JJ Thanks for the coverage. Excellent post. I watched Tiger in person his 1st year on tour at the Western Open played at Cog Hill and saw him the previous year as an ametuer also at Cog Hill. It was like night and day as far as the demeanor he showed on the tee box. He is without a doubt the finest Golfer to ever play the game. I wouldn't bet against him winning the Grand Slam when he gets his driver together and he will get it together, he always finds a way. Can't wait to see him in Augusta.
posted by skydivedad at 06:39 AM on February 06
Geez, jj, your post was better than the story. Nice job. Tiger's just such a great scrambler, but those errant tee shots are getting ridiculous. He's still the big shot king, though, and how you described him taking charge and making the others wait is what makes him so good. He IS in control, and every single player knows it. If he ever starts keeping his driver on the course, he'll torch the field twice as much. Too bad Els had to screw up the playoff hole, but hopefully he's back to near 100 percent. The game needs all of it's big names.
posted by dyams at 07:10 AM on February 06
In case some of the new people here (9066, fer chrissakes!) haven't noticed, you can read more of JJ here. Highly entertaining, if much too infrequent.
posted by Amateur at 08:13 AM on February 06
Making others wait is perhaps a sign of ultimate psyc control (ever try to slow down in front of a jerk driver on the highway? Bet you cant last more that 15 seconds, let alone 5 minutes), however a sign of class? Don't think so. Hate Arnold and Jack comparisons as its apples and oranges, however both class players never would have done this because they had enough confidence in their games to know they could win without the mind-games. Perhaps when Tiger learns to control his big stick, he won't need to work so hard at controlling the pace of his groups play! BTW did anyone see the FBR? Now there's an up and comer. Average drive over 320 for the whole round, never missed a fairway (almost) and an easy win by 6 strokes. Perhaps the elusive Tiger challenger in a few years.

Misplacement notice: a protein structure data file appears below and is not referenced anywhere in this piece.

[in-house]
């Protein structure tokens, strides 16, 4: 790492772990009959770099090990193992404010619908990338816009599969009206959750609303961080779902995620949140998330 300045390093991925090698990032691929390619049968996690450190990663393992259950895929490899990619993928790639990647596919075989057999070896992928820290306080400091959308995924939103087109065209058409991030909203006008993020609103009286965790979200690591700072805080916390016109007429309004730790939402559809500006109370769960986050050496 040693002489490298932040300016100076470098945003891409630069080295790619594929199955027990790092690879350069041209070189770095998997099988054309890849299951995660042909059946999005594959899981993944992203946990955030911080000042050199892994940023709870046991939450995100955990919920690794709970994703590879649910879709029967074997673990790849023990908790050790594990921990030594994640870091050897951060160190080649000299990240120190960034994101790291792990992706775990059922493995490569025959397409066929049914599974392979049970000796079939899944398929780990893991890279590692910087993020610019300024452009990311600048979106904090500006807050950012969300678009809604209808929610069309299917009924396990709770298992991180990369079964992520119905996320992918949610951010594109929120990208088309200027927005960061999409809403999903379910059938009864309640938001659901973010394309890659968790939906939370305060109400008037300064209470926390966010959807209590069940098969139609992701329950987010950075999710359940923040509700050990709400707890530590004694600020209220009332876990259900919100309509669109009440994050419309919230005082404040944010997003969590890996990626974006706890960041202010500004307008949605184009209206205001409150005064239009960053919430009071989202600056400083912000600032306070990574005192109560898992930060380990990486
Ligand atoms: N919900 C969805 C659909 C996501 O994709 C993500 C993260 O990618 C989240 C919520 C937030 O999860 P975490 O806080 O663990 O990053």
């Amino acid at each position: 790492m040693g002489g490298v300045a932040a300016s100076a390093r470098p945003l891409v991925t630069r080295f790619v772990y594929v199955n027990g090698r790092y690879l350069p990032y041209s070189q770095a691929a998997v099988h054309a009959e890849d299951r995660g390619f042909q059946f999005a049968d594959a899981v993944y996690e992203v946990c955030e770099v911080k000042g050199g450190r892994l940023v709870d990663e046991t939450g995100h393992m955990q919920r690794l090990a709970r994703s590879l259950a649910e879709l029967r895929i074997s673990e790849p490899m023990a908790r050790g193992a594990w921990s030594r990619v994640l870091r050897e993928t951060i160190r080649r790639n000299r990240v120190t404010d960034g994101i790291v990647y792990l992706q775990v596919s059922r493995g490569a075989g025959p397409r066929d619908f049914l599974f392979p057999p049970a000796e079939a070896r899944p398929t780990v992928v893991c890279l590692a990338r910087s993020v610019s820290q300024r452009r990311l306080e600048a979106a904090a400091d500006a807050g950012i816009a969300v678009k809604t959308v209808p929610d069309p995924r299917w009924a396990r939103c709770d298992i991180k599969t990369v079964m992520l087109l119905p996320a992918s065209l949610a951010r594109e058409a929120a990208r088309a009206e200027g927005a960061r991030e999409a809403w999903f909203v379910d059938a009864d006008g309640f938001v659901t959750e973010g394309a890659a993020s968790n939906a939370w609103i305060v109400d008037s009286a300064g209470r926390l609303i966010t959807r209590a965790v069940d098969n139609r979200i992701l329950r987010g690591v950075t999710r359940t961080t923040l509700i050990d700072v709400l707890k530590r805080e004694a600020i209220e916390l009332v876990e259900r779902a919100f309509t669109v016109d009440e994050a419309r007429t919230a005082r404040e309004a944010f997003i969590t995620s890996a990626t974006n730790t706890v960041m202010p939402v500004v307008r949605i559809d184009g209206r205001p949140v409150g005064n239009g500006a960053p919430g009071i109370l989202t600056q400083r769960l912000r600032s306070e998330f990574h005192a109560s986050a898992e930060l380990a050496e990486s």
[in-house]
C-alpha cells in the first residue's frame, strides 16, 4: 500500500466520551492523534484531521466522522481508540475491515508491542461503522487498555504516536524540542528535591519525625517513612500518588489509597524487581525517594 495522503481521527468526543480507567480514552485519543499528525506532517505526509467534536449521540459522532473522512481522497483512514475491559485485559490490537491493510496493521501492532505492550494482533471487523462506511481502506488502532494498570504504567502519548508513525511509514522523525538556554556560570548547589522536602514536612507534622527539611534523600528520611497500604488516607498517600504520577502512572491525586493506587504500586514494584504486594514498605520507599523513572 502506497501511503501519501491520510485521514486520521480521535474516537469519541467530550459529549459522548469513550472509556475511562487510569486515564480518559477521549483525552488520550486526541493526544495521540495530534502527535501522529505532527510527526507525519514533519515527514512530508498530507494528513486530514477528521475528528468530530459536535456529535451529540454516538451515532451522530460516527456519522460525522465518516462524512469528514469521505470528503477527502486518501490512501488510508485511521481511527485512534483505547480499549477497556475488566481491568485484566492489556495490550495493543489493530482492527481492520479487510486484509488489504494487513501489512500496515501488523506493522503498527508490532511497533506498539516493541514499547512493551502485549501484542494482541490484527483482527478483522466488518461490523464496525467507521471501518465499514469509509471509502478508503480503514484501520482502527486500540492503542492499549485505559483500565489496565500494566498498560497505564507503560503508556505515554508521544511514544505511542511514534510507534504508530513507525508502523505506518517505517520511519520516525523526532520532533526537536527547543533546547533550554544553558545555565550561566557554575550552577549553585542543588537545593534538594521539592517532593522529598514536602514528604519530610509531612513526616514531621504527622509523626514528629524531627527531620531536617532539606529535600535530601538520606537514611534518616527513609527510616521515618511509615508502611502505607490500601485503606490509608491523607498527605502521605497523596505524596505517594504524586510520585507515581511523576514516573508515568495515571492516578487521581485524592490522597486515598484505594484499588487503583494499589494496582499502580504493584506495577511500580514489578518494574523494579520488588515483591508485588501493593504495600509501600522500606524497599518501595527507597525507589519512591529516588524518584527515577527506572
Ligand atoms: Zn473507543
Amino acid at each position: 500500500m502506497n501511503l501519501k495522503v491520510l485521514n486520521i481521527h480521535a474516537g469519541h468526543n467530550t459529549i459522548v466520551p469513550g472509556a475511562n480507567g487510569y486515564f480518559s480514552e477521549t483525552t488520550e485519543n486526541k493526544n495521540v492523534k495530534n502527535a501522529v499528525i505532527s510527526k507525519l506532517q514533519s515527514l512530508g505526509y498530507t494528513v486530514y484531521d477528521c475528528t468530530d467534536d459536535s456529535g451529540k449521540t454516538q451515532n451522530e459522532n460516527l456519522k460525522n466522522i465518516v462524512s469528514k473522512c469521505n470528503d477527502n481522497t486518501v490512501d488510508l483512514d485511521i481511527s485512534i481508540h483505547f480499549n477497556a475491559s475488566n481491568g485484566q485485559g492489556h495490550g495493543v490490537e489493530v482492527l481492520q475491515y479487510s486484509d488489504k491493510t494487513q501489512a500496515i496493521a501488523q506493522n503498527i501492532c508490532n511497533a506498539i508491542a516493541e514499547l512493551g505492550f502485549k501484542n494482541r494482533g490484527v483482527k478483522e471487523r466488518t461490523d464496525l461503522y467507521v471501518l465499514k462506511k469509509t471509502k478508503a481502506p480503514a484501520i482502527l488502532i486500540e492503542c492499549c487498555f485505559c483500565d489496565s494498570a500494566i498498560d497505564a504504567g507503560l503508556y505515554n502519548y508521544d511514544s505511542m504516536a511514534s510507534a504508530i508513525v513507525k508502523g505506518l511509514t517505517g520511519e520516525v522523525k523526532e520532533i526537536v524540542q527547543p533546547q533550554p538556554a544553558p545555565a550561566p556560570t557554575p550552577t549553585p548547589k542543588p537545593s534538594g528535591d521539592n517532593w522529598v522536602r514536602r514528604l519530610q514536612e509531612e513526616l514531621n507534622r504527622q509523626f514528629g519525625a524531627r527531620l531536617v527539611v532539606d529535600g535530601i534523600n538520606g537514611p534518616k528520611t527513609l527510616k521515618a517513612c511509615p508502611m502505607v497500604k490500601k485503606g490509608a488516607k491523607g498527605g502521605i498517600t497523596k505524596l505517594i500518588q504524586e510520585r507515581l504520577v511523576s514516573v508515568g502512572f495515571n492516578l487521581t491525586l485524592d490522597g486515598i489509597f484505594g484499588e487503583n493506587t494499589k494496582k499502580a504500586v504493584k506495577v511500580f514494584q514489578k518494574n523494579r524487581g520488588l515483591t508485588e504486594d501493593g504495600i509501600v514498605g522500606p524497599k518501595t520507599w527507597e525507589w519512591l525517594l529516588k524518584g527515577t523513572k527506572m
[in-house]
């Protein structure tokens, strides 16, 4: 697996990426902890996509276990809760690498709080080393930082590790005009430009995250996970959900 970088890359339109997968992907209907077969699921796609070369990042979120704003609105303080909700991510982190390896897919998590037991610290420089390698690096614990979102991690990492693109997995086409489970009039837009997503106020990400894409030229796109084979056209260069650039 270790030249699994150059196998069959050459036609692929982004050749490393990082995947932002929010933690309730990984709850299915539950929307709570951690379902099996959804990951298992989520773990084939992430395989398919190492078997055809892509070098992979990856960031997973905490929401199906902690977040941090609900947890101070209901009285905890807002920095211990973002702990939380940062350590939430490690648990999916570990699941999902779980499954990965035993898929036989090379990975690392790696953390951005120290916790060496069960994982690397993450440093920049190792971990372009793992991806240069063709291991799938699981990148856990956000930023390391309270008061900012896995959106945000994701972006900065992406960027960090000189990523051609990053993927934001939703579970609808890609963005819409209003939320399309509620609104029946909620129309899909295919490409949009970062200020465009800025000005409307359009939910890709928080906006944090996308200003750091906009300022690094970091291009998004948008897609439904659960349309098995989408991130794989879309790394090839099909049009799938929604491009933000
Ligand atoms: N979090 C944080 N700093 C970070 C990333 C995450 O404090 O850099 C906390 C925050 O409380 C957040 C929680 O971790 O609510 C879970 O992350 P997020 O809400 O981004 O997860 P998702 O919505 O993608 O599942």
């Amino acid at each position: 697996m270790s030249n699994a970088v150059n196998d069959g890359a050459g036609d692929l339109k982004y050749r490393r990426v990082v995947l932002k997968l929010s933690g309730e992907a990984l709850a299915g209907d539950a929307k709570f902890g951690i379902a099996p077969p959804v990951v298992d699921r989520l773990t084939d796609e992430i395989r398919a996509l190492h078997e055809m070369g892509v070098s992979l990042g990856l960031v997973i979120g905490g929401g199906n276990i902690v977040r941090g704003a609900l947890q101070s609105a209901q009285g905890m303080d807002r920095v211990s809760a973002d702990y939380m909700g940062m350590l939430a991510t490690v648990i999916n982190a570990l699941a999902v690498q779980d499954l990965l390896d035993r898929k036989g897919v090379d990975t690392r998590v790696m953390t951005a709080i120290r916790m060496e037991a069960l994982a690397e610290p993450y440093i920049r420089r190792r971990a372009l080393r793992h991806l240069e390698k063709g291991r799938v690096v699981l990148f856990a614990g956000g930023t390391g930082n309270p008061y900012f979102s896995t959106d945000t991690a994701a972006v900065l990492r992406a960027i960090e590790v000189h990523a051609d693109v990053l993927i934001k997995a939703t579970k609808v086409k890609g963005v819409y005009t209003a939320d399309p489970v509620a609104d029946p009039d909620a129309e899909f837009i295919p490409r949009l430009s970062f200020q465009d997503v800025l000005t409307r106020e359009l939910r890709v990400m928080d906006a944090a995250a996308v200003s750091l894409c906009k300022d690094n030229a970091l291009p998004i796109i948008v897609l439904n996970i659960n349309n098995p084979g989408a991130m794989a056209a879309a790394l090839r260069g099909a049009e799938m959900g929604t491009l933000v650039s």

posted by gg at 08:28 AM on February 06
$3 million for showing up and $2.5 million for winning. Even if had lost he still would have won for the weekend.
posted by Turbo at 08:28 AM on February 06
Cheers for the plug, Amateur - the money's in the mail. I felt sorry for Els - he came back to the clubhouse from the presentation to an ovation the likes of which I've never seen - but he just looked miserable. However, I do think he took the wrong option after his errant tee shot (which itself wasn't as bad as it probably looked on TV). Woods left himself some work to do after his second shot. A four wasn't a certainty and a three was unlikely; as such, Els probably ought to have laid up and backed himself to get up and down for four. I suppose it just illustrates the point I was trying to make before - Tiger makes great players do things they wouldn't normally do. He scares opponents into making wrong decisions in the heat of the moment. He keeps his head when those around him are losing theirs. I think the disappointment for the golf fan is that his golf isn't actually as good as it seems to be in the minds of his fellow players. That was illustrated yesterday when the overall scoring wasn't very hot (compared to the rest of the week) and yet the weather was perfect and (from what I could see) there weren't too many dangerous pins.
posted by JJ at 08:37 AM on February 06
Turbo - I think the $2.5m was the total prize fund - Woods got €400,000 for winning (and $3m for turning up). You can argue against the appearance money, and I'm sure if you're a journeyman pro it might be hard to stomach, but at the end of the day, I suspect it was $3m well spent by the organisers and that they sold a lot more advertising on the back of that investment than they would have done without Woods in the field.
posted by JJ at 08:41 AM on February 06
Tiger Woods is the greatest golfer ever. He never loses a lead once it is established and if he gets behind, he is never out of the tournament. The man has ice in his veins.
posted by mcstan13 at 08:43 AM on February 06
Yesterday put his playoff record to 13 wins and only one defeat. Pop quiz - without the help of Google or any of its bastard children - who beat him?
posted by JJ at 08:49 AM on February 06